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Nitrous oxide (N2O) flux is the net rate of nitrous oxide emission from an ecosystem to the atmosphere. The Western United States was a N2O source with a flux of 1.7 TgCO2-eq/yr in the baseline period (2001-2005), and little change was projected from 2006 to 2050. Grasslands/shrublands, which cover about 59 percent of the Western United States, contribute the most nitrous oxide emissions (53 percent of the total). Agricultural lands, covering only 6 percent of the Western United States, emit 16 percent of the total nitrous oxide.

Suggested Citation

Zhu, Zhiliang, ed., Bergamaschi, Brian, Bernknopf, Richard, Clow, David, Dye, Dennis, Faulkner, Stephen, Forney, William, Gleason, Robert, Hawbaker, Todd, Liu, Jinxun, Liu, Shuguang, Prisley, Stephen, Reed, Bradley, Reeves, Matthew, Rollins, Matthew, Sleeter, Benjamin, Sohl, Terry, Stackpoole, Sarah, Stehman, Stephen, Striegl, Robert, Wein, Anne, and Zhu, Zhiliang, 2010, A method for assessing carbon stocks, carbon sequestration, and greenhouse-gas fluxes in ecosystems of the United States under present conditions and future scenarios: U.S. Geological Survey Scientific Investigations Report 2010–5233, 188 p. (Available from USGS).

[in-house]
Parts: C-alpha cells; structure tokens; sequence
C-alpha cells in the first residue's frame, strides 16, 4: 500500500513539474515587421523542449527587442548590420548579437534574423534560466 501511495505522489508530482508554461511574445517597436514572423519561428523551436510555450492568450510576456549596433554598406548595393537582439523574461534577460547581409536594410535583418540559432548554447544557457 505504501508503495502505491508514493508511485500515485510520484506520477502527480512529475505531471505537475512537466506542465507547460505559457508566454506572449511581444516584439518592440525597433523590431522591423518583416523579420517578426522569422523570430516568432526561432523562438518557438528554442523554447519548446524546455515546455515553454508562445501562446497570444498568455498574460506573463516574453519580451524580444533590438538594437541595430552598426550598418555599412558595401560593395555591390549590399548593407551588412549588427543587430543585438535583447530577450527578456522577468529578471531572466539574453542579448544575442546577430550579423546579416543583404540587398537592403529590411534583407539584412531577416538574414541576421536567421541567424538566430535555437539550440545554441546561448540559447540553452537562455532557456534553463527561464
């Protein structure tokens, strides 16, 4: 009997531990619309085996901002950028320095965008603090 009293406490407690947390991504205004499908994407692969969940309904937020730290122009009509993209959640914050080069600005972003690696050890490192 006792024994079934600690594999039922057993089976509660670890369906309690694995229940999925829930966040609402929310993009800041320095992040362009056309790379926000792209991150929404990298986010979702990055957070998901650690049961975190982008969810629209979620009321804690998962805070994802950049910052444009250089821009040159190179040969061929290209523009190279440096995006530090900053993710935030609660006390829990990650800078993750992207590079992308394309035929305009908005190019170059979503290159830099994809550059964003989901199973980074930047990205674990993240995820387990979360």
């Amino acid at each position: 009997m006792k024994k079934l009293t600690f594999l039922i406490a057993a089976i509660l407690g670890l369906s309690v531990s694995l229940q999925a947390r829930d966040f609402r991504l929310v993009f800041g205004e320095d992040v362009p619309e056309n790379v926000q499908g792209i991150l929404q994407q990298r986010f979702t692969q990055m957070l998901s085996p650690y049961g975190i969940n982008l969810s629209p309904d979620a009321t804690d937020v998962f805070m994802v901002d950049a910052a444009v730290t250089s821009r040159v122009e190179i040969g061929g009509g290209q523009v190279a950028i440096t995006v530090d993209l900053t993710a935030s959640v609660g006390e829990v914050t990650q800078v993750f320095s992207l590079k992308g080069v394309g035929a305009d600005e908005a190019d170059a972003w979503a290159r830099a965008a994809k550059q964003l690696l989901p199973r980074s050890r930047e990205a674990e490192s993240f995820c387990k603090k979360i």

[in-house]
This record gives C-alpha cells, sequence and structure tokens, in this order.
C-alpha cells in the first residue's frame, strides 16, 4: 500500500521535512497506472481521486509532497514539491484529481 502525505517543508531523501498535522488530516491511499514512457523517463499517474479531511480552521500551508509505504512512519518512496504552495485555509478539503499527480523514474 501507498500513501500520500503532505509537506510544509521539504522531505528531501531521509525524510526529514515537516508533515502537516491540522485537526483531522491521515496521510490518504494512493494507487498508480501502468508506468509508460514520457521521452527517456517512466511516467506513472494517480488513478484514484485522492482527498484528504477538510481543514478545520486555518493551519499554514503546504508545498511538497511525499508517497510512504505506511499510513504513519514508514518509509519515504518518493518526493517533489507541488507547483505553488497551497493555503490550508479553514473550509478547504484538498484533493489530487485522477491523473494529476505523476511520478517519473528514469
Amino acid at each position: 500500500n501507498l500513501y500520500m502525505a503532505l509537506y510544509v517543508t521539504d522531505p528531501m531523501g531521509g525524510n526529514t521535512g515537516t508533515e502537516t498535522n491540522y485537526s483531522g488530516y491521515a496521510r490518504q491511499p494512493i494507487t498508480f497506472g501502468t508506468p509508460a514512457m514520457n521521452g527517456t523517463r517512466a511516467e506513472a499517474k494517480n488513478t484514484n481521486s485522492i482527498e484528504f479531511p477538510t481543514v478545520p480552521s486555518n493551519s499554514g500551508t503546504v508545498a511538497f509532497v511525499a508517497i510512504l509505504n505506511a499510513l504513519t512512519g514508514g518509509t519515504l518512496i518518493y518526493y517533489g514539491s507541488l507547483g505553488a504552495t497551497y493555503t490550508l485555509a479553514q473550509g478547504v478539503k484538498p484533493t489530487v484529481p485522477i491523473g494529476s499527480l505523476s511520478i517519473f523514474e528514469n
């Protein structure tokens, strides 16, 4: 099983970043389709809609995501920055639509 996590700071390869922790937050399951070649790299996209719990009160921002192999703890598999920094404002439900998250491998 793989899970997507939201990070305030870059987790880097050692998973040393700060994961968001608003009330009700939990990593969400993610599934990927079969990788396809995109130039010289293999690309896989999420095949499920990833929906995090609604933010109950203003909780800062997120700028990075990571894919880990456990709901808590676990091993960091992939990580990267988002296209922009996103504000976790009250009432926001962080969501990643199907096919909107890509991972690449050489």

Nitrous oxide emissions from terrestrial ecosystems to atmosphere in the western United States were estimated using the Paint-By-Number (PBN) model embedded in the USGS General Ensemble Biogeochemical Modeling System (GEMS). PBN only accounts for the impacts of land cover change defined by scenarios according to storylines A1B, A2, or B1 from the Intergovernmental Panel on Climate Change Special Report on Emissions Scenarios (IPCC–SRES). Specifically, the PBN model estimated nitrous oxide emissions from different LULC classes and ecoregions using emission factors that were compiled from an extensive review of the literature. Nitrous oxide fluxes were expressed in carbon dioxide equivalent (CO2-eq) using a factor of 310.